Παρασκευή, 31 Αυγούστου 2012

Science News SciGuru.com

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Researchers Develop New, Less Expensive Nanolithography Technique

Posted: 31 Aug 2012 07:17 AM PDT

Researchers from North Carolina State University have developed a new nanolithography technique that is less expensive than other approaches and can be used to create technologies with biomedical applications.

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Unexpected Finding Shows Climate Change Complexities in Soil

Posted: 31 Aug 2012 07:07 AM PDT

In a surprising finding, North Carolina State University researchers have shown that certain underground organisms thought to promote chemical interactions that make the soil a carbon sink actually play a more complex, dual role when atmospheric carbon levels rise.

In a paper published in the Aug. 31 edition of Science, North Carolina State University researchers show that important and common soil microscopic organisms, arbuscular mycorrhizal fungi (AMF), play a role in sequestering carbon below ground, trapping it from escaping into the atmosphere as a greenhouse gas.

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Beliefs Drive Investors More than Preferences, Study Finds

Posted: 31 Aug 2012 06:58 AM PDT

If experts thought they knew anything about individual investors, it was this: their emotions lead them to sell winning stocks too soon and hold on to losers too long.

But new research casts doubt on this widely held theory that individual investors’ decisions are driven mainly by their feelings toward losses and gains. In an innovative study, researchers found evidence that individual investors’ decisions are primarily motivated by their beliefs about a stock’s future.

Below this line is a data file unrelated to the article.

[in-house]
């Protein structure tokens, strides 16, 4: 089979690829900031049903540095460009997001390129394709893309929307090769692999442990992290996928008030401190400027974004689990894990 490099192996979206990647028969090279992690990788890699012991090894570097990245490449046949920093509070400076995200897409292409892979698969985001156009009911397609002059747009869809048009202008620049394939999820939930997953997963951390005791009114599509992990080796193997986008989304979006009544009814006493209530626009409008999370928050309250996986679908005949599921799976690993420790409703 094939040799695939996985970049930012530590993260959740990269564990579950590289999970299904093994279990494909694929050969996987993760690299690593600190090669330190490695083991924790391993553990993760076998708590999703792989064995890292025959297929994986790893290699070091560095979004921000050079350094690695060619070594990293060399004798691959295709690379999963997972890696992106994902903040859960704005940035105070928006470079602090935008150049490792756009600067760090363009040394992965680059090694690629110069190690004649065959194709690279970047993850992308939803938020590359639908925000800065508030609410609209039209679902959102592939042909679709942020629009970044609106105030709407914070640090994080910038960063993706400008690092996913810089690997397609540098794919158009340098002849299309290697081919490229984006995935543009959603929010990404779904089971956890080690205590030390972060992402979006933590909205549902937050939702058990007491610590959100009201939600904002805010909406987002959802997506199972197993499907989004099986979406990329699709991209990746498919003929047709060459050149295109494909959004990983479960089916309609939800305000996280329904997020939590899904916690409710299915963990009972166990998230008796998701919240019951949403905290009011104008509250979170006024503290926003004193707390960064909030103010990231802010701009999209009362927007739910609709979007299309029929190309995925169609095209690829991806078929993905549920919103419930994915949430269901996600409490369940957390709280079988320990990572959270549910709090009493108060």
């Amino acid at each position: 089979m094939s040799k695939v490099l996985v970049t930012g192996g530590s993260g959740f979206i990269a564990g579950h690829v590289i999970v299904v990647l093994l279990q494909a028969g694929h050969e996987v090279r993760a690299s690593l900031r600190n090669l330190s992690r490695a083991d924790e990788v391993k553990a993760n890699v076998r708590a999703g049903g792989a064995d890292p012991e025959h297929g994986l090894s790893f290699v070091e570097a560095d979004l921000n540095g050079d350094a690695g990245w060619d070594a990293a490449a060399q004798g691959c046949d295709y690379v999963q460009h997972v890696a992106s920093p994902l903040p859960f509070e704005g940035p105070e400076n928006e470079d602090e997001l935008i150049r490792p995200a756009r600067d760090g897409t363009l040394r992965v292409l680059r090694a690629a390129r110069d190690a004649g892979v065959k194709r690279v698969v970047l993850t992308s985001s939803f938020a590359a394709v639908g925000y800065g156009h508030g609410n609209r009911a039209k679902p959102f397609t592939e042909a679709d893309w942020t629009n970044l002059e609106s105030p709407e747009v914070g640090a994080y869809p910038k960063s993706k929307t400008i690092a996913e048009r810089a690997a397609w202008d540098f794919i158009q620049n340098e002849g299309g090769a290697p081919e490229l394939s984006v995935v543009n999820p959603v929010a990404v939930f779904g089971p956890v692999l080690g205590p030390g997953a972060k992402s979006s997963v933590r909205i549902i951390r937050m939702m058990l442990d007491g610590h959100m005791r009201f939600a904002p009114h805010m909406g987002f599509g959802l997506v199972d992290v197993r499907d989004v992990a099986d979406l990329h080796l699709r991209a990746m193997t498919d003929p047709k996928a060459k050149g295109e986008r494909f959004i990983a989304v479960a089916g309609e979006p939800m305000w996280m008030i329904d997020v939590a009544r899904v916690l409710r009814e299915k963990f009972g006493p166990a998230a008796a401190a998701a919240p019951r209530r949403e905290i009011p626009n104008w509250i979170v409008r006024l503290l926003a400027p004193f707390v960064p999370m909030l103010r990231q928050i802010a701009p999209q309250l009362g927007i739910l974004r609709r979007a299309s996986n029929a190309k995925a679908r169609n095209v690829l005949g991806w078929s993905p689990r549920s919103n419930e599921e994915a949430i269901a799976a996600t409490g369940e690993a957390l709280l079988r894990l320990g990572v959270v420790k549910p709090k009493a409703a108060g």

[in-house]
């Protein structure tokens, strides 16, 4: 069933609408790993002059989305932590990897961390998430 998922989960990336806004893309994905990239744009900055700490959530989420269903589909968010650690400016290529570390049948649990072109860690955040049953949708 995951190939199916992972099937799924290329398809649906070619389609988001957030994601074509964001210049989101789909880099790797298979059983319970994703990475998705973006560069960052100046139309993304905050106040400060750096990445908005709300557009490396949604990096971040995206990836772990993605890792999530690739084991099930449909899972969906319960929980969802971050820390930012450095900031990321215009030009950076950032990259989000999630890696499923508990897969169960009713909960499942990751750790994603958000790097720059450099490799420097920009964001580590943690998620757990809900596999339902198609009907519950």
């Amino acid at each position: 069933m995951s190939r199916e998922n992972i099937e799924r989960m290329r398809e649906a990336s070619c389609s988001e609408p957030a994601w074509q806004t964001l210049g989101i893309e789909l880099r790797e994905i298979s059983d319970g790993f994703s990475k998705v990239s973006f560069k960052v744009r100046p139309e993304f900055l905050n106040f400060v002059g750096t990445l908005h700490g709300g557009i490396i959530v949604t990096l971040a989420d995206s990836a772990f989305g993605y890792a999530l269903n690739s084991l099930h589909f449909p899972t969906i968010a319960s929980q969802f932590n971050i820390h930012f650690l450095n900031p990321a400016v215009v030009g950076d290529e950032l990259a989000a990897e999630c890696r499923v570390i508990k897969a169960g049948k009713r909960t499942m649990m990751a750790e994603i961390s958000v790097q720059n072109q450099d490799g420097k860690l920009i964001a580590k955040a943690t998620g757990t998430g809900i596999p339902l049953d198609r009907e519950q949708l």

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Lyme retreatment guidance may be flawed

Posted: 31 Aug 2012 06:51 AM PDT

A new statistical review calls into question studies that have been taken as proof that antibiotic retreatment for chronic Lyme disease is futile. That misunderstanding has led to medical guidance that discourages retreatment and insurance coverage for it. Instead, the authors of the review suggest, the proper reading of the studies and their data is that they prove nothing.

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Monogamy and the Immune System

Posted: 30 Aug 2012 12:38 PM PDT

In the foothills of the Santa Cruz Mountains two closely related species of mice share a habitat and a genetic lineage, but have very different social lives. The California mouse (Peromyscus californicus) is characterized by a lifetime of monogamy; the deer mouse (Peromyscus maniculatus) is sexually promiscuous.

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Microbes help hyenas communicate via scent

Posted: 30 Aug 2012 12:32 PM PDT

Bacteria in hyenas’ scent glands may be the key controllers of communication.

The results, featured in the current issue of Scientific Reports, show a clear relationship between the diversity of hyena clans and the distinct microbial communities that reside in their scent glands, said Kevin Theis, the paper’s lead author and Michigan State University postdoctoral researcher.

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NASA's Dawn Prepares for Trek Toward Dwarf Planet

Posted: 30 Aug 2012 12:23 PM PDT